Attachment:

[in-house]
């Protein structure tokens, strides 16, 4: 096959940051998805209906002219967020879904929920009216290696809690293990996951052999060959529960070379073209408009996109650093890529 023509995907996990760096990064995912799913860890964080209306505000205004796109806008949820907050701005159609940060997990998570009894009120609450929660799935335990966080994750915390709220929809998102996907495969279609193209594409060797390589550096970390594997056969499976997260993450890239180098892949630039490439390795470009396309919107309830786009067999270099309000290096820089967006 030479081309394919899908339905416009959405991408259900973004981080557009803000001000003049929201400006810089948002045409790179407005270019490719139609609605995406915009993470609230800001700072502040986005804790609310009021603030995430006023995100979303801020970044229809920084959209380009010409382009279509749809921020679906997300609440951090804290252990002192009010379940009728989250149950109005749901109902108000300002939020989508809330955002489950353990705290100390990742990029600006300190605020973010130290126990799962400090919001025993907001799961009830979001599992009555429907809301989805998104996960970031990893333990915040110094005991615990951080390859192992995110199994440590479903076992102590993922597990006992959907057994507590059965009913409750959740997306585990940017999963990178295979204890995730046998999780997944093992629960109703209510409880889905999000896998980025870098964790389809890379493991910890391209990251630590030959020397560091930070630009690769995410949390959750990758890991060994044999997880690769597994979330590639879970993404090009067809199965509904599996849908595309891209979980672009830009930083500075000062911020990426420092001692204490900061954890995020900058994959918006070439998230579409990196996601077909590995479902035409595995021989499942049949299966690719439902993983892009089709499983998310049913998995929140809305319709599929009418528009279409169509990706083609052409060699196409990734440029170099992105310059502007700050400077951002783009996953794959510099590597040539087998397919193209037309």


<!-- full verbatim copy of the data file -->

[in-house]
């Protein structure tokens, strides 16, 4: 096959940051998805209906002219967020879904929920009216290696809690293990996951052999060959529960070379073209408009996109650093890529 023509995907996990760096990064995912799913860890964080209306505000205004796109806008949820907050701005159609940060997990998570009894009120609450929660799935335990966080994750915390709220929809998102996907495969279609193209594409060797390589550096970390594997056969499976997260993450890239180098892949630039490439390795470009396309919107309830786009067999270099309000290096820089967006 030479081309394919899908339905416009959405991408259900973004981080557009803000001000003049929201400006810089948002045409790179407005270019490719139609609605995406915009993470609230800001700072502040986005804790609310009021603030995430006023995100979303801020970044229809920084959209380009010409382009279509749809921020679906997300609440951090804290252990002192009010379940009728989250149950109005749901109902108000300002939020989508809330955002489950353990705290100390990742990029600006300190605020973010130290126990799962400090919001025993907001799961009830979001599992009555429907809301989805998104996960970031990893333990915040110094005991615990951080390859192992995110199994440590479903076992102590993922597990006992959907057994507590059965009913409750959740997306585990940017999963990178295979204890995730046998999780997944093992629960109703209510409880889905999000896998980025870098964790389809890379493991910890391209990251630590030959020397560091930070630009690769995410949390959750990758890991060994044999997880690769597994979330590639879970993404090009067809199965509904599996849908595309891209979980672009830009930083500075000062911020990426420092001692204490900061954890995020900058994959918006070439998230579409990196996601077909590995479902035409595995021989499942049949299966690719439902993983892009089709499983998310049913998995929140809305319709599929009418528009279409169509990706083609052409060699196409990734440029170099992105310059502007700050400077951002783009996953794959510099590597040539087998397919193209037309």